It’s a common enough statement: “I’m desperate to get started, but I need an idea!” I’ll say this now: you don’t need to cast any magic spells. Like most skills, it just takes a bit of practise.
1. Take Notes Everywhere
Start by carrying a small notebook and pen with you, wherever you go. This is to write down your ideas and thoughts. I’ve tried doing this on my smartphone, but find that the low typing speed and difficultly in writing a stream-of-consciousness mind-dump gets in the way.
The basic concept is simple: if you have an idea, write it down; if something makes your life difficult, make a note; and if you see something that you really like, write about it and what you liked so much. In short: get used to writing small notes throughout the day.
2. Pain Points That Affect You
If you’re suffering, chances are that somebody else is suffering from the same issue. The beauty is that because you’re personally experiencing it, you have the knowledge to think about what can be done to solve your issue.
It’s not always easy; my biggest issue on a day-to-day basis is dealing with the bureaucracy here in Poland, with requirements apparently changing on an hourly basis. Short of committing outright fraud, I struggle to think of decent solutions that don’t involved a change of government.
But back when I was developing Facebook applications, I had a problem that affected me on a daily basis: how to test interactions between multiple users. Thankfully, Facebook offered a feature called Test Users, albeit without a decent front-end (this has now been fixed). As a temporary measure, I created FasterDev, and added in a few other tools that I found useful.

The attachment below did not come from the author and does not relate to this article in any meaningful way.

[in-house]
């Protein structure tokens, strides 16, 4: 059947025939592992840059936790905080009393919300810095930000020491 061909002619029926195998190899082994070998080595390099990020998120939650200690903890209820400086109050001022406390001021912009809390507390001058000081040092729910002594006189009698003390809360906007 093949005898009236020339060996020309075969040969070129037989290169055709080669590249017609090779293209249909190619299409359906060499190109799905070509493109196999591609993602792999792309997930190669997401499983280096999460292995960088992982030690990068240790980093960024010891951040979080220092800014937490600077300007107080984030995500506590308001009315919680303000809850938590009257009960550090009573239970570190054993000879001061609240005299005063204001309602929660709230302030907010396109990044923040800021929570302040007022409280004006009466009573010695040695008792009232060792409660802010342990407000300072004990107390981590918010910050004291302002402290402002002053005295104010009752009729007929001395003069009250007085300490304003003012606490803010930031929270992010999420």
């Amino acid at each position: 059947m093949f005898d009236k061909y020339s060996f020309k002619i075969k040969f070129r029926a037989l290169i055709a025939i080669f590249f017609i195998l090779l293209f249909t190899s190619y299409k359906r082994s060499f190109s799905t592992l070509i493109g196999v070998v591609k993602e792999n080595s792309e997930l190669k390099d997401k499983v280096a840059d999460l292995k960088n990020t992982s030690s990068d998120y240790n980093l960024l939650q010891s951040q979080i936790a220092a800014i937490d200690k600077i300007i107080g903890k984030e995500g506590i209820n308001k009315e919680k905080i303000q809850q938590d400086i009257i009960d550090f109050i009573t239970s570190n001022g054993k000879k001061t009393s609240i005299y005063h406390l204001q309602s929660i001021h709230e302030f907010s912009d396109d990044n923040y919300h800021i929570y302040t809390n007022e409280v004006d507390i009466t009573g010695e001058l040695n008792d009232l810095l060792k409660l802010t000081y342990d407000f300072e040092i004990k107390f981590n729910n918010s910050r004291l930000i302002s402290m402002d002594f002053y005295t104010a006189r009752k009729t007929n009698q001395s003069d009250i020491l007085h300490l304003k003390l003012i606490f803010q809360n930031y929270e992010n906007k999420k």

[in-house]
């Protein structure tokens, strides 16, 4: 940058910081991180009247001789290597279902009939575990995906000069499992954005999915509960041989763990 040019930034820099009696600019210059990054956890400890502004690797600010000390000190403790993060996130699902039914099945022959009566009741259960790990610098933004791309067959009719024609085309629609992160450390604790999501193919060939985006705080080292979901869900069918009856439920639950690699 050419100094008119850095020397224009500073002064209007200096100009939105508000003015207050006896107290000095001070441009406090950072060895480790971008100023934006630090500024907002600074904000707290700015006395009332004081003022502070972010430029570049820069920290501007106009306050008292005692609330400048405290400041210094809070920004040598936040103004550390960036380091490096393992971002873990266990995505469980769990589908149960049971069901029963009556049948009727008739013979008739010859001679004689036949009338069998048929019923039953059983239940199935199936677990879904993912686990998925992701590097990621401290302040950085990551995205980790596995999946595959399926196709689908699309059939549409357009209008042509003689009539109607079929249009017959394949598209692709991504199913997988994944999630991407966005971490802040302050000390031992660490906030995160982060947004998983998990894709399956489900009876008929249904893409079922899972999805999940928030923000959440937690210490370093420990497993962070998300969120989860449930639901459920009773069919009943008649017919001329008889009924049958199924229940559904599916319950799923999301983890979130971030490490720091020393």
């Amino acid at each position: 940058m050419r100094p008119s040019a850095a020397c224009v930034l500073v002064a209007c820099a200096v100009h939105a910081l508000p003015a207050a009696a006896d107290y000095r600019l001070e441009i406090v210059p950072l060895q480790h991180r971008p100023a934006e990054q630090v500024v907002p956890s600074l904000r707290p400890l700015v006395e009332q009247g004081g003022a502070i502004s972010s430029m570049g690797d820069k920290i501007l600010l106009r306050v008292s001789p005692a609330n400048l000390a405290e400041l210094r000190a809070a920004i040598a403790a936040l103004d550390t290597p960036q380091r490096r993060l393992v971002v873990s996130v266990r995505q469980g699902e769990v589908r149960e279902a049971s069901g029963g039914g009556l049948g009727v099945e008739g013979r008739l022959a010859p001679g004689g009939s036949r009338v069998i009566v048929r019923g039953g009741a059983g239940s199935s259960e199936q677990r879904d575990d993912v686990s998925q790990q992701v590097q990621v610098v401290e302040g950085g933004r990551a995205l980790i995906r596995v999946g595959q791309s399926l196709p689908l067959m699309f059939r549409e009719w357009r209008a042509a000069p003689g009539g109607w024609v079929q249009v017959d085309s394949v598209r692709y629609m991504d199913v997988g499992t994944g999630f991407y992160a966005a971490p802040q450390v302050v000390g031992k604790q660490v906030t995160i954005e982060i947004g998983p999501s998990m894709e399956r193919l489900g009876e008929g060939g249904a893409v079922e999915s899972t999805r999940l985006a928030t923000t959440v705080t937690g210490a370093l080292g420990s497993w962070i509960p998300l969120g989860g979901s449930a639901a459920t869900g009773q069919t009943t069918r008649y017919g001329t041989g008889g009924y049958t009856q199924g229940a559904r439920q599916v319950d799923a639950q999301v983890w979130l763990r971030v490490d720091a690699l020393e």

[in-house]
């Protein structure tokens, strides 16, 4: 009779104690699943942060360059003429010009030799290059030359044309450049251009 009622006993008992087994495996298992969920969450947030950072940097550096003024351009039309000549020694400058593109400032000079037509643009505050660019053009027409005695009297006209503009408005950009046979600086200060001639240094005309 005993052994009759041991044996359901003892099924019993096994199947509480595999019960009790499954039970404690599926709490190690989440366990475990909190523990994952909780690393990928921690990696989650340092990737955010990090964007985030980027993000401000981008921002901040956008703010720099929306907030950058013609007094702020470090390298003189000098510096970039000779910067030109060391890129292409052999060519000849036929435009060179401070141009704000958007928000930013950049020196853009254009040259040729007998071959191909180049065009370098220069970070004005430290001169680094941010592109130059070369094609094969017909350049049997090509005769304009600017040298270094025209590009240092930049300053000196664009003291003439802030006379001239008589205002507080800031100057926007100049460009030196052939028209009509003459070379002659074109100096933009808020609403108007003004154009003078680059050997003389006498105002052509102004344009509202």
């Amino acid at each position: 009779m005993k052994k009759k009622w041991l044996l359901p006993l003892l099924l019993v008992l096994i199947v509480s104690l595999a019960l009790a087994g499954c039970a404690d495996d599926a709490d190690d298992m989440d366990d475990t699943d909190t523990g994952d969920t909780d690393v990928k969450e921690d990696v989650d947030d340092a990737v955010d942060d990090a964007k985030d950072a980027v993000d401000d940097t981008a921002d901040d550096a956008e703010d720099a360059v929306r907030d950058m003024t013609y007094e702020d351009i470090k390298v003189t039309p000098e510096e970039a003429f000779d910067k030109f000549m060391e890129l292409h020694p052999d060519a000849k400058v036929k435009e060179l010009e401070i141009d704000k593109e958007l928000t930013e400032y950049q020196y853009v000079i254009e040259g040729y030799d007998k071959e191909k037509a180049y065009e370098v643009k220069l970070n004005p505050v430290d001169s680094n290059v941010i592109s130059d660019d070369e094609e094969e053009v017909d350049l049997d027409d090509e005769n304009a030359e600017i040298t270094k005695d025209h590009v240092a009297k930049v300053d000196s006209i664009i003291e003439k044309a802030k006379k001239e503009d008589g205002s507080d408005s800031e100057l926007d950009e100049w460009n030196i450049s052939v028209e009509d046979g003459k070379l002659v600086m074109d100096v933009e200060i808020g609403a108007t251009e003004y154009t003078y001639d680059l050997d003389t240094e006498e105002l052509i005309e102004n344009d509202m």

3. Using Your Friends And Family
A great use of Facebook is to go through your friends and family, look up where they’re currently working, and start asking questions about how you could make their lives better. This way you already have a friendly connection, with none of the worries that come with formal introductions… although this could be an issue personal to me
Even going out socializing during the middle of the week can be a great source of ideas. Listening to what your friends complain about – and the services they compliment – can be a great source of inspiration.
If you decide to develop an idea into a minimum viable product, you already have your first customers lined up – although make sure that you’ve made it clear you’ll be charging from day one!
4. Seeking Inspiration From Idea Lists
Y Combinator have a couple of really great lists stating ideas they’d like to fund. Have a look down and see if anything grabs your attention. Jacques Mattheij also often publishes some brilliant “Idea dumps.” Here’s one from last year, an ideas dump from February, and another one from March.
5. Imitation Is The Sincerest Form Of Flattery!
Is there a service you really like using? Or one that you’re really excited about? The fact that they’re trading is usually a good sign that there’s money in that space. Why not sit down, write a list of features that you like and don’t like, and think about how to create a competitor that will rock at the features you like?
But What To Choose?
So, you’ve settled down on an idea… but now you’re troubles are only beginning. Is there a market for your project? How will you gain your first paying customers? And once you’ve done that, how will you get more people to hand over their hard-earned money? What will be the cost of acquiring those customers?
Whilst it’s tempting to dive in and start coding straight away, it is of vital importance that you have answers to the above questions before you begin; there’s no point wasting your time building something you have no idea how to market (and I’ve made this mistake far too often).
If you have people offering to give you money before you’ve even written a single line of code – or registered a domain for that matter – you’re on the road to success.